I’ve never been a blamer, not consciously, anyway. We’ve all known someone who has the habit of pointing a finger anywhere else but towards themselves when explaining what went wrong with something they were involved. Whether asked why they ran a red light or how they wound up in jail, the answer given is out there, somewhere. It was someone else’s fault or even just really bad luck. It is annoying and often frustrating to listen to when it happens. When I have noticed myself making excuses, I even annoyed myself because copping out and avoiding responsibility isn’t an attractive look on anyone older than five.
The last few years, there have been a few extraordinary upsets and disappointments in my life that relate to work. In the first half of 2005, I was enjoying the rewards of a well-earned career as a software engineer.
I was entrusted with responsibility that I gave the best of myself to see through successfully. I worked up in salary from $12 an hour in 1997 until I was earning 6 figures not including substantial performance bonuses and benefits. I had a 401K and a nest egg of savings.
My coworkers, for the most part, liked me, and I played pool and ping-pong with the company president. I was employee of the year two years running. Life was busy, but good.
Fast forward to now. Today, I don’t have coworkers. I won’t be employee of the year because I am not employed. I have a zero figure salary, and in fact, if pressed to do so I would not be able to put two nickels together. Scraping together loose change has long since been tapped out. I have sold anything I still had that held re-sale value.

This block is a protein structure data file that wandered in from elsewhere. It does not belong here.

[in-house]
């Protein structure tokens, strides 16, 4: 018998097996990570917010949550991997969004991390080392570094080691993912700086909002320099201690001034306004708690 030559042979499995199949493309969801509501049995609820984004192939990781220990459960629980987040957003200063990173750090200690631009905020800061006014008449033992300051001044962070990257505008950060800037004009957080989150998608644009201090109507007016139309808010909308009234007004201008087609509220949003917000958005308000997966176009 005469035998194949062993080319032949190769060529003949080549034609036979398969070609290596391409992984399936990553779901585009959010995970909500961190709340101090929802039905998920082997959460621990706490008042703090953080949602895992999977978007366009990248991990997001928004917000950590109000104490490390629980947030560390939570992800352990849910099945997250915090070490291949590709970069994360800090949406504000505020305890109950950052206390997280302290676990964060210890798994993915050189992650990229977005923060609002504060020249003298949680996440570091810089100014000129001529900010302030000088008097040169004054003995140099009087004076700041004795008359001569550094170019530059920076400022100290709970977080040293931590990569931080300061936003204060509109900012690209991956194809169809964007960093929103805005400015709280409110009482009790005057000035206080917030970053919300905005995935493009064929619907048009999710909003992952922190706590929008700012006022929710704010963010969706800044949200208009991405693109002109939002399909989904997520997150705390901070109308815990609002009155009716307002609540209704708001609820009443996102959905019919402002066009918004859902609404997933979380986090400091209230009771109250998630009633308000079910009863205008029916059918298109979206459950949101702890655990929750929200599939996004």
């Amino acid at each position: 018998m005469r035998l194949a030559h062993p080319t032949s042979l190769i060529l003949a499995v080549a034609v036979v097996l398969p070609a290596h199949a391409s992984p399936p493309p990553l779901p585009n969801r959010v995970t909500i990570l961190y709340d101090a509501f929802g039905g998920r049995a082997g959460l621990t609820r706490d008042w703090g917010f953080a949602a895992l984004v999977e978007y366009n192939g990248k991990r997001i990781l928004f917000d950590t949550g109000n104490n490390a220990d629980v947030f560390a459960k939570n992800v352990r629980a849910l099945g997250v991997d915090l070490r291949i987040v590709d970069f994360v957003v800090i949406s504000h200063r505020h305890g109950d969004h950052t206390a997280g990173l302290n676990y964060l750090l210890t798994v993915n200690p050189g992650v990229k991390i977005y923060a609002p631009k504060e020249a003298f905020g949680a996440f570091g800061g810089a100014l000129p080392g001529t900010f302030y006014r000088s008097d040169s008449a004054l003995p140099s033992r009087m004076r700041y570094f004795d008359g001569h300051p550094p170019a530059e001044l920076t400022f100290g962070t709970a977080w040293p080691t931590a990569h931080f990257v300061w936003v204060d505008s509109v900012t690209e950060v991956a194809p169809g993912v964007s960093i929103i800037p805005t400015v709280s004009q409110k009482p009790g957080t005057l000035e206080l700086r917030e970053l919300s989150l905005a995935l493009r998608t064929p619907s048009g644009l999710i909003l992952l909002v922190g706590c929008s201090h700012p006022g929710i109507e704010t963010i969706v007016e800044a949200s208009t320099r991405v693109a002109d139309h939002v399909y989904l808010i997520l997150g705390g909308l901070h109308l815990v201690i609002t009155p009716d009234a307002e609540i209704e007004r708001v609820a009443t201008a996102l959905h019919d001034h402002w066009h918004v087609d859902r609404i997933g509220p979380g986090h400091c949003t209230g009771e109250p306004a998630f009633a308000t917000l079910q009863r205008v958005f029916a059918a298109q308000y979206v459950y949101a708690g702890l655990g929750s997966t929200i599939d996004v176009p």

Beginning the night of September 20 and the 150 or so nights following it, I will slept in a shed that had power outlets for lights and gadgets but didn’t include a bathroom, kitchen, or heat. Running water was available outside from a hose. Rats lived in the walls and the shed was built atop a thriving ant colony.
My livable space was crammed within that 8′ x 12′ structure. I am very grateful that it did not leak. Until it rained. Then, The rain in my part of California had been relentless a solid week. I was grateful it didn’t leak worse than it did.
Today, that 8′ x 12′ is condensed further into the enclosed space of a 15 year old cargo van that has about 7 feet of length behind the seats and about 5 feet of width, excluding the two wheel well areas.
I am in the midst of making it suitable to sleep safely and carry the remains of what is left of my possessions. I have been situationally encouraged to embrace the practice of purging. If there were such an event as a “speed purge”, I would have done astonishingly well.
So, how did this happen? How did a successful person in 2005 turn up subsisting in shared accommodations with a family of rats and peeing in a bucket at the turn of 2015?
That is what I endeavor to find out. I expect what is discovered will be surprising, if to no one other than myself.
What I do know, is that no matter what I find, I am committed to being accountable for my own actions, choices and my attitude. The small amount of power I hold is what I control between my ears. I am in sole command of the direction my thinking travels.
I need to set that course and make sure I stay on